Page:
Tonight’s museum post is another Sega Genesis poster and catalog from my father’s blue shoulder bag, Golden Axe, also from 1990 (I would guess that this one came out before the one linked above). I found two of these in the bag: one that was from the wall of my old house, still dusty and stuck with tape on the corners, and another that appears to be brand new from inside a game box. The latter is the one posted here, and you can see the creases from being folded and untouched for nearly 30 years.
It’s been a couple of days since I posted the backed up queue from our lack of internet, and from the completion date of the last post it’s been 4 days since I’ve done any scanning. As of this moment, I have one more magazine to scan (the very last one), and another magazine that’s still in its plastic bag that I want to photograph (only for the bag; the magazine is available online). Then, it’ll be the rest of the brochures and loose items from the blue bag, and then probably the manuals for my Sega Master System games. After that, everything that I want to save will be saved, and the long project of saying goodbye to my unused possessions will be over.
It’s hard. I want to be done already. I don’t feel like going on, and I’m not feeling it tonight either, but I tried to force myself to scan this poster, so here it is. I don’t know if I’ll force myself to do another tonight. For now, I hope you enjoy this poster.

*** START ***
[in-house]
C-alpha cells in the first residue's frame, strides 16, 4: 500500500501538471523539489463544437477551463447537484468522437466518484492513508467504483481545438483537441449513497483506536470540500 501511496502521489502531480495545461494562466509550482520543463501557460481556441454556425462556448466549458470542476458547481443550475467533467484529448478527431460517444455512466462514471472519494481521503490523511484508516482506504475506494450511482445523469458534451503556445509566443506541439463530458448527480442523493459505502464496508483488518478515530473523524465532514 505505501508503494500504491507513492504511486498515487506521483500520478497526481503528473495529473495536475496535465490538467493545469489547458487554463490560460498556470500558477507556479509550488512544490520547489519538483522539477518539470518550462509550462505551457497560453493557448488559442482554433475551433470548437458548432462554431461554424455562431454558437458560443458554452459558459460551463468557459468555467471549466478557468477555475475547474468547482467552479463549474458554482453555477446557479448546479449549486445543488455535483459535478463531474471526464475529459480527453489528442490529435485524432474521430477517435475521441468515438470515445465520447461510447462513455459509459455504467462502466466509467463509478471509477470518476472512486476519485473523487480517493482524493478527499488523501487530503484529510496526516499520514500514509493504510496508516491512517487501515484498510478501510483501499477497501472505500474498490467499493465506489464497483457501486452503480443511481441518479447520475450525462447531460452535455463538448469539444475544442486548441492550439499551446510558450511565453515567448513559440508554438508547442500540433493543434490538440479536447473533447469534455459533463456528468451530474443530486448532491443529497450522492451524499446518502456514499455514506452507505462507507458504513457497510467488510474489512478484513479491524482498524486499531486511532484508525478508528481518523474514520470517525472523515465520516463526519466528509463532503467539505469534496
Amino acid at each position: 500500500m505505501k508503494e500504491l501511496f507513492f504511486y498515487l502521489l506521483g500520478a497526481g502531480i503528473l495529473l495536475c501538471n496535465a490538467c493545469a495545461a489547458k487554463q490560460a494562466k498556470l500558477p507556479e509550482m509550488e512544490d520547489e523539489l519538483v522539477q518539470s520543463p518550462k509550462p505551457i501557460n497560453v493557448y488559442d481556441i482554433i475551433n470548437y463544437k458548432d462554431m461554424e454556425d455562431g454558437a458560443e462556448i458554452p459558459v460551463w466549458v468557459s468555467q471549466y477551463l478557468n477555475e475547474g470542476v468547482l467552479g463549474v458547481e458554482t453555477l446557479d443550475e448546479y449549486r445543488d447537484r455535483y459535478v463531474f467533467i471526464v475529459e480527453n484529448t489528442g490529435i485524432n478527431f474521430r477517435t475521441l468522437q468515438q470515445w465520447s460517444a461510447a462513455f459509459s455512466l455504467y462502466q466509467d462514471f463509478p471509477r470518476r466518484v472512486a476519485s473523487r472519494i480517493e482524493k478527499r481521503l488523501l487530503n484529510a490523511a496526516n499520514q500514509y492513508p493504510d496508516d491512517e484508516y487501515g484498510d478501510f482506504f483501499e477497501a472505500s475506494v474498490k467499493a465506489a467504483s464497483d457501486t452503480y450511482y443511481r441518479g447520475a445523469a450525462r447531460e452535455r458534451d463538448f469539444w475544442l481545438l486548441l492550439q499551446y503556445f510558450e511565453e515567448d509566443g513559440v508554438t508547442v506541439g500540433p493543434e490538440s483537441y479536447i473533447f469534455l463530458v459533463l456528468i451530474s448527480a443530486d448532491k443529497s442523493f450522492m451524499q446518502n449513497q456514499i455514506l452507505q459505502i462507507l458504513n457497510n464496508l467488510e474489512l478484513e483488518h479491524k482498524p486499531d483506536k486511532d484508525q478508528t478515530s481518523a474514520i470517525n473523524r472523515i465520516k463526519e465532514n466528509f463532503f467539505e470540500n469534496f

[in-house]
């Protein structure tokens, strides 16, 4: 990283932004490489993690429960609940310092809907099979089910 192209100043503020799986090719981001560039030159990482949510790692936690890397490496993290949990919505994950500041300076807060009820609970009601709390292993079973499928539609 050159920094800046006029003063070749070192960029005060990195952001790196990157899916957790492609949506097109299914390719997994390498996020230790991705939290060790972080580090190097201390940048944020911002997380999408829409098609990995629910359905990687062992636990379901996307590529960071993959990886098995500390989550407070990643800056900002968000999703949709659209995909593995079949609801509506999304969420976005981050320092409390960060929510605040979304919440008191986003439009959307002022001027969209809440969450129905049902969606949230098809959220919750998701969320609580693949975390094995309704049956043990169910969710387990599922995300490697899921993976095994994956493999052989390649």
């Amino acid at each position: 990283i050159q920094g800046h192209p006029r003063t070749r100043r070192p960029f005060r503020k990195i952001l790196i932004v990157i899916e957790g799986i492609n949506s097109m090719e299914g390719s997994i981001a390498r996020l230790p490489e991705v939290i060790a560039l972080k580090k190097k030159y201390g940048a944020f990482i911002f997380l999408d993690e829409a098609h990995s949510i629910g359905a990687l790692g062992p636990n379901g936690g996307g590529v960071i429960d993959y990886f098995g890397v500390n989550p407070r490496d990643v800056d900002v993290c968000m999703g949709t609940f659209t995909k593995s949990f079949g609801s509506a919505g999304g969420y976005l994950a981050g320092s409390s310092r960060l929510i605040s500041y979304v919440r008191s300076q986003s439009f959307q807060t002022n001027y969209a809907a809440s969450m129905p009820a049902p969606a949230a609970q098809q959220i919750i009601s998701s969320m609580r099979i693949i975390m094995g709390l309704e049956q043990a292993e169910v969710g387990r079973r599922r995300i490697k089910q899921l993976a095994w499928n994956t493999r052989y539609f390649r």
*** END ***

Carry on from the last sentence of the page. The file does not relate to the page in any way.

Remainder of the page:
This post originally completed on May 8, 2017 at 12:03 AM
Here’s the first non-magazine scan in a while, a Sega Genesis catalog and poster circa 1990. This was probably one of my favorites from the period early on in the Genesis’ life when it still maintained the “Sega grid” that had been part of the Master System’s packaging as well. Black was definitely cooler than the candy-stripe colors from later years.
I don’t remember how I came across this poster. I want to say it came with a game, but unlike the Master System catalog, I have zero recollection of seeing these in the game boxes. Then again, I sold most of my Genesis games long ago so it wouldn’t be surprising that I’ve forgotten. For sure I had some of these Genesis posters (there were multiple variations) on my old room’s wall, but this particular one is pretty clean and lacks pinholes and tape. Maybe I’ll hold onto it for a while.
As always, I hope you’ve enjoyed this museum post.